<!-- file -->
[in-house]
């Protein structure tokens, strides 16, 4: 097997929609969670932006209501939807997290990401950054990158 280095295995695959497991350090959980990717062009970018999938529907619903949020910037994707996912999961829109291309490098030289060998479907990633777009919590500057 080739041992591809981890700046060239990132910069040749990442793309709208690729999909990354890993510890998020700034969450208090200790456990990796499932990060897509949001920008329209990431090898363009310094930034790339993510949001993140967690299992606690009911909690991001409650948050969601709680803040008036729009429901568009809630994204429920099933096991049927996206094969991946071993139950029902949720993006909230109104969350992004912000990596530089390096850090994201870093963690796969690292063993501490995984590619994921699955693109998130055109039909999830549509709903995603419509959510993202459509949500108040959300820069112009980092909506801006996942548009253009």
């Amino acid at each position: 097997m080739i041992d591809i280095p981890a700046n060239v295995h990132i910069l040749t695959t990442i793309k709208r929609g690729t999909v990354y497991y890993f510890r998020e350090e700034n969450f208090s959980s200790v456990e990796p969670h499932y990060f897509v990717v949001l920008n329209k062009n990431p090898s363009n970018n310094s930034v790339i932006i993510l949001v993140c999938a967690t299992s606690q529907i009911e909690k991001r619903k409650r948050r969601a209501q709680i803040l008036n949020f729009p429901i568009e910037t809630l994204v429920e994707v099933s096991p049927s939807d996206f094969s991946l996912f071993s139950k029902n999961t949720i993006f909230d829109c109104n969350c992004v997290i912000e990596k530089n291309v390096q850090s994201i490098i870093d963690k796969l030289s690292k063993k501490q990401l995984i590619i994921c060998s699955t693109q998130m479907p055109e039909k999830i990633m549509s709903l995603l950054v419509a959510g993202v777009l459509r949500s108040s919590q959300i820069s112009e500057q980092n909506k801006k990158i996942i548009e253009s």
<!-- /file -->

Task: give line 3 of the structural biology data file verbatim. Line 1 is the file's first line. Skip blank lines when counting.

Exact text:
């Amino acid at each position: 097997m080739i041992d591809i280095p981890a700046n060239v295995h990132i910069l040749t695959t990442i793309k709208r929609g690729t999909v990354y497991y890993f510890r998020e350090e700034n969450f208090s959980s200790v456990e990796p969670h499932y990060f897509v990717v949001l920008n329209k062009n990431p090898s363009n970018n310094s930034v790339i932006i993510l949001v993140c999938a967690t299992s606690q529907i009911e909690k991001r619903k409650r948050r969601a209501q709680i803040l008036n949020f729009p429901i568009e910037t809630l994204v429920e994707v099933s096991p049927s939807d996206f094969s991946l996912f071993s139950k029902n999961t949720i993006f909230d829109c109104n969350c992004v997290i912000e990596k530089n291309v390096q850090s994201i490098i870093d963690k796969l030289s690292k063993k501490q990401l995984i590619i994921c060998s699955t693109q998130m479907p055109e039909k999830i990633m549509s709903l995603l950054v419509a959510g993202v777009l459509r949500s108040s919590q959300i820069s112009e500057q980092n909506k801006k990158i996942i548009e253009s």